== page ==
Here are a few trial paintings. Mind you, these are just trials. When taking a 3 x 4 inch sketch up to 22 x 30 inch painting, spaces can look very empty and boring if not paid their due attention. These trials are to get a feel for the ideas in paint (usually on the back of some old, failed painting) then make some key decisions about design, then develop the paintings seriously. I have to shake the Schink influence and stick to my own vision . . . .and that, it seems is the cause of my OCD. I can’t leave these thoughts alone!
More later . . . . . .obviously!! 😉

Using Opaques with Watercolor

“Floodlight”
Watercolor, 22 x 15 inches

A few posts ago, I mentioned that I have been fooling around with opaques. Namely, I have been using gouache in addition to using the transparent pigments in the same painting. The opaques have been used separate from the transparents to provide a subtle contrast. For example, the tree in the foreground uses gouache in foliage. While this helps the foliage stand off the underlying colors and values, it also has the effect of making the tree advance in the space . . . .or seem as though it is standing freely in space.

In addition, the opaques are used in parts of the sky to lend the atmospheric effects and the effects of diffuse light. Obviously, there is much much more to learn with these pigments and the ideas are literally keeping me awake at night! That is the exciting part of being an artist! The newness never seems to wear off . . . . .there is excitement at every turn for me. Many of my blog readers know me and can vouch for my enthusiasm over painting. It seems just as boredom begins to lurk, some new idea comes up and springs me into action . . . .and then the energy kicks in and I am off and running to paint a bunch of new pieces.

The last several paintings on this blog have employed the use of opaques in a variety of places. Maybe you can see where. Or better yet, why not come by the studio this weekend to see, in person, the paintings. As you already know, it is open studio weekend join us!!!

Sometimes I play

“Bottom of the Dome II”
watercolor 15 x 22 inches

Sometimes I Play . . . .

So, but now, you know I am having Open Studio this coming weekend and the net weekend from 10AM to 5PM (Oct 9,10 and 16,17) . . . .

You also know I have been painting a lot these last two weeks when I should be doing chores . . . .but I am finished with that stuff for now. So, it is time to PLAY!! Yes, you read it right: P L A Y!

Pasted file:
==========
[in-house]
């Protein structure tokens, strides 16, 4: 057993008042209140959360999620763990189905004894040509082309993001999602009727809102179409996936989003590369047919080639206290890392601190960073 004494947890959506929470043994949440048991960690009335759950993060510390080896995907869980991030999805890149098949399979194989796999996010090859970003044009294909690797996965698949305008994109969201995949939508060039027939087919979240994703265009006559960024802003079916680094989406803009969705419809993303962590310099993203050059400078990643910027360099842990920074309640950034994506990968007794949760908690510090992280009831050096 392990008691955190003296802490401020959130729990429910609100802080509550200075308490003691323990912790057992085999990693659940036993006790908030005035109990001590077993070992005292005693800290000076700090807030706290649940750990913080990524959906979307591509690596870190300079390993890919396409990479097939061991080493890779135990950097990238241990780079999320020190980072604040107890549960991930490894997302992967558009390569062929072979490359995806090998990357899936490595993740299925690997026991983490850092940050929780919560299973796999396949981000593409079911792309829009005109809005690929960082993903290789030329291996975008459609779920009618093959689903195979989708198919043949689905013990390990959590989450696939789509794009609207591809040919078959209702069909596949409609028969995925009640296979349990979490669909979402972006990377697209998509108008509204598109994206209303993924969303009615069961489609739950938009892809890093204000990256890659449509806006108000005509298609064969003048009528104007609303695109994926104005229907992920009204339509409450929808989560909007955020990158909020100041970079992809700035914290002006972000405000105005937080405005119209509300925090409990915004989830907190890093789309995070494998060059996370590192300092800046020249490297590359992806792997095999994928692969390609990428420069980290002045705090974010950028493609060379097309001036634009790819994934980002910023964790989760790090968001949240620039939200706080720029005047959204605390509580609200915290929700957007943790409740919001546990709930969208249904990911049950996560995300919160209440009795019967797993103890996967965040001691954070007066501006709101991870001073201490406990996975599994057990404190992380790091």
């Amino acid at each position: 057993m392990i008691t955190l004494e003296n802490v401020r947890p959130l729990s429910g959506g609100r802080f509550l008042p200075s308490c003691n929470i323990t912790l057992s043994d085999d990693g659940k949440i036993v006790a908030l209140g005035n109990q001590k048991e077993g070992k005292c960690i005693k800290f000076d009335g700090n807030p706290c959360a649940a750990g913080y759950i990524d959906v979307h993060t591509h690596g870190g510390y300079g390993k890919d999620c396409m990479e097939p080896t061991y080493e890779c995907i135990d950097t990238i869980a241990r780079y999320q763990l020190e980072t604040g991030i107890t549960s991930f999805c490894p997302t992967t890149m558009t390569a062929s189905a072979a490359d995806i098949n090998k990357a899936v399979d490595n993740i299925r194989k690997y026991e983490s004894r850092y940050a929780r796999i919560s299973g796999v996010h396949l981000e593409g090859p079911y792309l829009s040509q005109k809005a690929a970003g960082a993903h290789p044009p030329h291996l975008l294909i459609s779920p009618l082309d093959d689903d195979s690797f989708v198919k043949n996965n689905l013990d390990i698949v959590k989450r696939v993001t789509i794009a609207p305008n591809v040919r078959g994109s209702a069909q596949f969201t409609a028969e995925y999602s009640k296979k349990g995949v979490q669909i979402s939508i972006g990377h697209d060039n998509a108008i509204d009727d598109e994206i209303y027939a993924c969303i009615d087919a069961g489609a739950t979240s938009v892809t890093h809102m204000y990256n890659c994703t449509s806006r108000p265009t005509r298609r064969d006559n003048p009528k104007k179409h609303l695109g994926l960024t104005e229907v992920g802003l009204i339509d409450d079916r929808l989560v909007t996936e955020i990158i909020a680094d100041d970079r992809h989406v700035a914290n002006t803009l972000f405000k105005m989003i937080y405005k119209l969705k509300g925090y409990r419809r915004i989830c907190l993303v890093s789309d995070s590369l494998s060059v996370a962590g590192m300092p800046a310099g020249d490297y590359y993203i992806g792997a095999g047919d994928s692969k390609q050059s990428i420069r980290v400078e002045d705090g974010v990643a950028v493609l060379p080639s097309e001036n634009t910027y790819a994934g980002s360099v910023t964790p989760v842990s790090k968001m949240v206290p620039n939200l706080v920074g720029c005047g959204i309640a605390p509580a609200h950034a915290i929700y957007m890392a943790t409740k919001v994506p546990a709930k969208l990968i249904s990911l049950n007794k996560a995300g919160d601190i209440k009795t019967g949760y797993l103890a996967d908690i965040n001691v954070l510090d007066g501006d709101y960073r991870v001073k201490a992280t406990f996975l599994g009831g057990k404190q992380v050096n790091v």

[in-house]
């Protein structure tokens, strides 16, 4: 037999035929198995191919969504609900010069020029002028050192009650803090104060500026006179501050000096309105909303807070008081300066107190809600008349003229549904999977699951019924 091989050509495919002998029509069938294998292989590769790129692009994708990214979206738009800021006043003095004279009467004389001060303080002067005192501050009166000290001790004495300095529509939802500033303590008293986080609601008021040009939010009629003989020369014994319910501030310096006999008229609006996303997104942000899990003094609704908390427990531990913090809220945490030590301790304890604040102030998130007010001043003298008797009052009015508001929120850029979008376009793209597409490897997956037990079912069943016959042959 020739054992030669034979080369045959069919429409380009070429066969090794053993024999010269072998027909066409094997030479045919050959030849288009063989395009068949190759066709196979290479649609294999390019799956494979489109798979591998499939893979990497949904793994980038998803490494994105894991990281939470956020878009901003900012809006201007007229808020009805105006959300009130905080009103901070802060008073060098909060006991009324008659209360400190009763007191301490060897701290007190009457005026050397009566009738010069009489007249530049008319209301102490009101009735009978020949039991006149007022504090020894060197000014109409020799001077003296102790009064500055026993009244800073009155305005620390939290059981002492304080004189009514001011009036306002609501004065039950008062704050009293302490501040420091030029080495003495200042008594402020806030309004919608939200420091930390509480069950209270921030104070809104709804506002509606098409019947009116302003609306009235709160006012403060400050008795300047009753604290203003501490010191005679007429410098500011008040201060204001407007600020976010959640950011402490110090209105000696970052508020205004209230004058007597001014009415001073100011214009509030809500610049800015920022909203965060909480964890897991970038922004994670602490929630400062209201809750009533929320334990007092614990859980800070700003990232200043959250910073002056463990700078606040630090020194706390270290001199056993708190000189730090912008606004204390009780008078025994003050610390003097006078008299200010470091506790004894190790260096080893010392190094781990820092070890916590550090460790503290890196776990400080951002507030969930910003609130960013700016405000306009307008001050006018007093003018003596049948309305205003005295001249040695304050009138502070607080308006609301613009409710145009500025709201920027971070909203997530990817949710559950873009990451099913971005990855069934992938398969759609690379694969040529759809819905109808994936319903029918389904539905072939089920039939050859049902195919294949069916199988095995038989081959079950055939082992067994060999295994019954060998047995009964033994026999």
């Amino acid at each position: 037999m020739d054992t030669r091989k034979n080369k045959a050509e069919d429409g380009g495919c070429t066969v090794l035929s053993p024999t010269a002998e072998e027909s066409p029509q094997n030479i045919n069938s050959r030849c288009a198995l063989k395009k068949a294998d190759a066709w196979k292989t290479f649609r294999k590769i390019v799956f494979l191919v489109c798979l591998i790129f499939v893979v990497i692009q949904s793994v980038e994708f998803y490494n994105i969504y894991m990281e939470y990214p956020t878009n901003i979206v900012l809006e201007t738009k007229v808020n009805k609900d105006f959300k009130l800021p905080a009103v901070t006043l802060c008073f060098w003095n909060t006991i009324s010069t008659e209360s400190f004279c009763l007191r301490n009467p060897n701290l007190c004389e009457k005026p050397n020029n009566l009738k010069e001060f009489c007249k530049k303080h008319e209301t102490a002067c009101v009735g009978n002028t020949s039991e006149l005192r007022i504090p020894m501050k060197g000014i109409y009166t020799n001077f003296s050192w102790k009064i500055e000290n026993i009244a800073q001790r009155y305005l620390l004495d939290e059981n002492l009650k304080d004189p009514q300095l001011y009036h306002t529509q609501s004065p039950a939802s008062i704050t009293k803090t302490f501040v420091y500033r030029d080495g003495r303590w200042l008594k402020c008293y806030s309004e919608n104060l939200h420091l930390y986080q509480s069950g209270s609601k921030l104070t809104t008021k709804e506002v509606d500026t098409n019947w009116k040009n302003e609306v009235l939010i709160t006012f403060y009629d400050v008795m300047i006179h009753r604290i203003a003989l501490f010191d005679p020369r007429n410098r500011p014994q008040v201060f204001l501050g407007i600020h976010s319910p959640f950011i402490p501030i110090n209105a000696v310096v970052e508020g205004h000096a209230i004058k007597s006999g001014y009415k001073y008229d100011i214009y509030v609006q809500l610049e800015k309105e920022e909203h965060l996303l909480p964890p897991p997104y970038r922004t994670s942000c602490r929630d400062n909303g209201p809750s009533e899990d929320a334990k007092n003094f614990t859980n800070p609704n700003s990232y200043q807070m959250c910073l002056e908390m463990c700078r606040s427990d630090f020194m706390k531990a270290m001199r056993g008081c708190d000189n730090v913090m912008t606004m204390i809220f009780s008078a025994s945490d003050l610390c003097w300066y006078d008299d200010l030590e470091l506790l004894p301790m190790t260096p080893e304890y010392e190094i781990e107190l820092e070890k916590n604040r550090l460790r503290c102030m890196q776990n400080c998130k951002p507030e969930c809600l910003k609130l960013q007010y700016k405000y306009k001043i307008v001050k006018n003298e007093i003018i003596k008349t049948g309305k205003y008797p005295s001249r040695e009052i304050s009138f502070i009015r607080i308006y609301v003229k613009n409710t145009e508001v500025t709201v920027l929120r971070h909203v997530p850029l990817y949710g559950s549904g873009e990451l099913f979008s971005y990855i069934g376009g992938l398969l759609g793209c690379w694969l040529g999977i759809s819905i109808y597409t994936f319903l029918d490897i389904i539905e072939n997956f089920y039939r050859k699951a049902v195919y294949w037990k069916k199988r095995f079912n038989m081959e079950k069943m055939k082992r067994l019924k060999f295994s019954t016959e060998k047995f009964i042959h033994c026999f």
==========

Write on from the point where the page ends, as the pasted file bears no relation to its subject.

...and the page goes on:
My form of play has to do with challenging myself to some outrageous (maybe not this time) or challenging art “reach.” What I mean by “reach” is to do something I do not normally do . . . .in other words, try something new and different, where I have to reach to make it work.

I learned to reach when I did a series of 100 + still life paintings, all of the same set up and same point of view. The project forced me to focus on doing something other than copying the subject. Namely, to concentrate on shape, color, value, texture and line instead of the subject itself. My challenge typically is to narrow down some aspect of one or more of those jest mentioned elements. For example, instead of copying what something looks like, such as a tree, I will take on the challenge of shape design through the entire painting.

In this painting, shape design was definitely at the top of the list, as was line. I set out to use line as a source of entertainment and to make flat, angular shapes. A ‘good’ shape is not symmetrical and has a notable direction. Each shape bounded by the orange lines follows those two ideals. There is more to it, though; something enters the equation called “dominance.” In this case as you examine the outlines of each shape, there is an angular nature to all but a very few. That angular characteristic adds a familial similarity to all the shapes which brings about a sense of belonging . . . . . . .often referred to as repetition, this aspect of angularity ‘dominates’ the overall picture space. Had this aspect been left to be random, chaos would have ensued and the painting would have had a confused look about it. There is room for a few shapes with gentle curves, which add some subtle contrast and interest to the repeated character of the shapes.

This was simply plain fun to paint! The dazzling color, the hyped up contrast of color against dark, the zippy and often vibrating red orange line and the passage of blue violet through the piece excites the eye in many ways. I had done a piece like this a year ago and caught myself mentally revisiting what I had done. I caught myself hopping up and down with excitement as this piece neared completion.

Sometimes, you just have to play.

Getting on the Horse

“Hobbie Horse Dreams”
Watercolor-18 x 24 inches
In a few days I am off to teach a workshop on composition. And I have not painted in a while. I am rusty . . .a little out of practice.
A few days ago (see last post) I went to the studio to ‘sling paint’ and loosen up. I did that and more . . .I started the above painting using a derivation of a shape I had used before in an abstract painting. I liked the shape, so, what the heck: Let’s build another abstract.
You might be thinking just have at it and see what comes, right? Nope! It is way bigger and more complex than that.
For me to do one of these takes days and often weeks. It is the best way I know of to get on the horse of painting again and put the brain into full gallup.